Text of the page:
Social Tech - under the radarIn Brooklyn it's clear that the market is inundated with tools and services to support community and commerce: Craigslist, Browstoner, and Etsy to name a few. I've been thinking about new tools for commerce and community development, but as the proverb goes, you can't fill a cup that is already overflowing.
I just returned from visiting family in Oracle, AZ. I've been there before, but this visit was particularly inspiring. I observed the richness of the community and landscape, and the pervasive creative spirit.
[caption id="" align="alignnone" width="455" caption="Light Festival at Triangle L Ranch in Oracle, AZ"][/caption]
The town's small size (population 3500), low visibility, high concentration of artists and creative people, and low saturation of technology tools make it the ideal testing ground for new approaches to social tech and tools to enrich community and connectedness. The town has a website and many of the artists there have some web presence. However, social tech goes much further than having a website. It leverages a variety of online and offline services, some customized, some 3rd-party. Furthermore, it's important to democratize the technologies so that everyone in the community may use them.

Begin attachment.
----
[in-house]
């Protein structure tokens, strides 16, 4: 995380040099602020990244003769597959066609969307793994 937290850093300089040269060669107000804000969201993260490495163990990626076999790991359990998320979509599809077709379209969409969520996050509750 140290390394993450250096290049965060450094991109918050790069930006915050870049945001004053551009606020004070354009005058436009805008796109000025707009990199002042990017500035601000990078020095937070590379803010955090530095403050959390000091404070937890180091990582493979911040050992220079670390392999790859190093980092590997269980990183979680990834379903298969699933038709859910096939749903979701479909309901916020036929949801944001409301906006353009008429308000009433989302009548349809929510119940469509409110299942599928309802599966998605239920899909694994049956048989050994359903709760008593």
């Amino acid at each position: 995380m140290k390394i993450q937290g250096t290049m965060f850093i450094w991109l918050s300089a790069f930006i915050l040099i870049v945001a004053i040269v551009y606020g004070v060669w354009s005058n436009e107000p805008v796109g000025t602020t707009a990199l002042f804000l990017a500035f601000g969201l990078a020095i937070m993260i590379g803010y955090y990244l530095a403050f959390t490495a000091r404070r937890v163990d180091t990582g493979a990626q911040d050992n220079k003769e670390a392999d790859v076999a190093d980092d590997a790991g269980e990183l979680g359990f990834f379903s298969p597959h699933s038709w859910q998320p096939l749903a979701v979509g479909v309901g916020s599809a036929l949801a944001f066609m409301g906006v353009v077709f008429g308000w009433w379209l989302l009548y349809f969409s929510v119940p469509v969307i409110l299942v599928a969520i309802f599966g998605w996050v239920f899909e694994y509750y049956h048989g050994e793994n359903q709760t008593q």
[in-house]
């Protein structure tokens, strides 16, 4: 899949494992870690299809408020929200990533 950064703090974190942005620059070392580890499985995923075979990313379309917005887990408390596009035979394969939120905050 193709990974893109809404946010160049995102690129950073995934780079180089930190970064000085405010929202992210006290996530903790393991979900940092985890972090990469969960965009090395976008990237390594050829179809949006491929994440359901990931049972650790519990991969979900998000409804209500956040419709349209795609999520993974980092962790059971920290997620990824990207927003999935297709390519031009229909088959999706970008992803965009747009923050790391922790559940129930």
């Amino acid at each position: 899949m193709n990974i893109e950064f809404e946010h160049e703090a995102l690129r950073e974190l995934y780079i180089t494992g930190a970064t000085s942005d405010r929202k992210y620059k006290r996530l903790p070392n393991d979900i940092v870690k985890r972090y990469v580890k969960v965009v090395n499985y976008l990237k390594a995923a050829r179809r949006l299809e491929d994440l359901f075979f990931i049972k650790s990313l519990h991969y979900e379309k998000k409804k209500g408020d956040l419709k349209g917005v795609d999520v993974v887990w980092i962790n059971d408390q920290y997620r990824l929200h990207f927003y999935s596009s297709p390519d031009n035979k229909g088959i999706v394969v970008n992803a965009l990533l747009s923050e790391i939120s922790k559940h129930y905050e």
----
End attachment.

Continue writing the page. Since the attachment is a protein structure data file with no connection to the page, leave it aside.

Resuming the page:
I'm in the process of deciding how I might contribute to building a technology foundation for the community, while giving them the tools they need to continue building. Beyond specific technologies, training and education would be in order. Finding a few community leaders that can be proponents of the initiative, as well as some volunteers to take on and share technical training would be the main goals. Maybe a collaboration in Oracle can serve as a model for other small communities to spring-board into a more connected space. If you know of similar initiatives, please leave your comments.